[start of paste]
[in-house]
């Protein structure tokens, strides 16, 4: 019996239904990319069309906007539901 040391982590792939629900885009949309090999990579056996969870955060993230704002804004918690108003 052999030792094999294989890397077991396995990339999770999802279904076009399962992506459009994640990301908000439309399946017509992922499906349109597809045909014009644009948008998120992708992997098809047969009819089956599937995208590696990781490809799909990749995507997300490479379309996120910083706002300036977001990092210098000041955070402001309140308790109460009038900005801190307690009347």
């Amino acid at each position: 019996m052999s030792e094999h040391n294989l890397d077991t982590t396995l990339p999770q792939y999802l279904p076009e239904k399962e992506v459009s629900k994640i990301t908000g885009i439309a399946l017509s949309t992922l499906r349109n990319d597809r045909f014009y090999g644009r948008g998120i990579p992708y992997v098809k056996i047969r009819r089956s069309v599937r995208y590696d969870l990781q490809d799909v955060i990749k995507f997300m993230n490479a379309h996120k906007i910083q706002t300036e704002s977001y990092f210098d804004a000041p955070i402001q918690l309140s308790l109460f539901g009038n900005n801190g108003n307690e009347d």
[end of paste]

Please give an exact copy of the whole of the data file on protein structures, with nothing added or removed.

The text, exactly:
[in-house]
């Protein structure tokens, strides 16, 4: 019996239904990319069309906007539901 040391982590792939629900885009949309090999990579056996969870955060993230704002804004918690108003 052999030792094999294989890397077991396995990339999770999802279904076009399962992506459009994640990301908000439309399946017509992922499906349109597809045909014009644009948008998120992708992997098809047969009819089956599937995208590696990781490809799909990749995507997300490479379309996120910083706002300036977001990092210098000041955070402001309140308790109460009038900005801190307690009347």
């Amino acid at each position: 019996m052999s030792e094999h040391n294989l890397d077991t982590t396995l990339p999770q792939y999802l279904p076009e239904k399962e992506v459009s629900k994640i990301t908000g885009i439309a399946l017509s949309t992922l499906r349109n990319d597809r045909f014009y090999g644009r948008g998120i990579p992708y992997v098809k056996i047969r009819r089956s069309v599937r995208y590696d969870l990781q490809d799909v955060i990749k995507f997300m993230n490479a379309h996120k906007i910083q706002t300036e704002s977001y990092f210098d804004a000041p955070i402001q918690l309140s308790l109460f539901g009038n900005n801190g108003n307690e009347d």